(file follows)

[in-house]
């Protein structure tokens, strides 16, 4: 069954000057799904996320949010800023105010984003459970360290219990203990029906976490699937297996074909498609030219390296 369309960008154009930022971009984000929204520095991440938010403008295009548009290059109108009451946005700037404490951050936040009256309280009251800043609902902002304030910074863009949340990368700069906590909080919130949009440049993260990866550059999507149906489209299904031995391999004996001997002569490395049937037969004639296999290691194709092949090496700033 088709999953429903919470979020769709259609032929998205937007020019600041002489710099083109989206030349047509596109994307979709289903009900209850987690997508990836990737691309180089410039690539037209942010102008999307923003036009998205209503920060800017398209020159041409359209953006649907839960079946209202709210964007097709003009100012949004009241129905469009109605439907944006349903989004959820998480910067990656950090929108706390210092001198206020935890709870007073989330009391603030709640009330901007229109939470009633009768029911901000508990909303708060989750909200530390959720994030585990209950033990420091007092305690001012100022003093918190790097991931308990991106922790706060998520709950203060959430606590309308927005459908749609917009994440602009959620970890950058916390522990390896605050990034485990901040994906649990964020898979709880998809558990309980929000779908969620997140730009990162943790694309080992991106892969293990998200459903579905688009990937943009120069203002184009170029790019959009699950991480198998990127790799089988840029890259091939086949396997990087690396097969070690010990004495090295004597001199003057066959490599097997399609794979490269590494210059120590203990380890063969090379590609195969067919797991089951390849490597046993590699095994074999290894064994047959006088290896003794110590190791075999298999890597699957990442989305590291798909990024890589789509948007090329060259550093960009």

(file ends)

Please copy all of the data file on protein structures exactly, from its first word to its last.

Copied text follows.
[in-house]
């Protein structure tokens, strides 16, 4: 069954000057799904996320949010800023105010984003459970360290219990203990029906976490699937297996074909498609030219390296 369309960008154009930022971009984000929204520095991440938010403008295009548009290059109108009451946005700037404490951050936040009256309280009251800043609902902002304030910074863009949340990368700069906590909080919130949009440049993260990866550059999507149906489209299904031995391999004996001997002569490395049937037969004639296999290691194709092949090496700033 088709999953429903919470979020769709259609032929998205937007020019600041002489710099083109989206030349047509596109994307979709289903009900209850987690997508990836990737691309180089410039690539037209942010102008999307923003036009998205209503920060800017398209020159041409359209953006649907839960079946209202709210964007097709003009100012949004009241129905469009109605439907944006349903989004959820998480910067990656950090929108706390210092001198206020935890709870007073989330009391603030709640009330901007229109939470009633009768029911901000508990909303708060989750909200530390959720994030585990209950033990420091007092305690001012100022003093918190790097991931308990991106922790706060998520709950203060959430606590309308927005459908749609917009994440602009959620970890950058916390522990390896605050990034485990901040994906649990964020898979709880998809558990309980929000779908969620997140730009990162943790694309080992991106892969293990998200459903579905688009990937943009120069203002184009170029790019959009699950991480198998990127790799089988840029890259091939086949396997990087690396097969070690010990004495090295004597001199003057066959490599097997399609794979490269590494210059120590203990380890063969090379590609195969067919797991089951390849490597046993590699095994074999290894064994047959006088290896003794110590190791075999298999890597699957990442989305590291798909990024890589789509948007090329060259550093960009």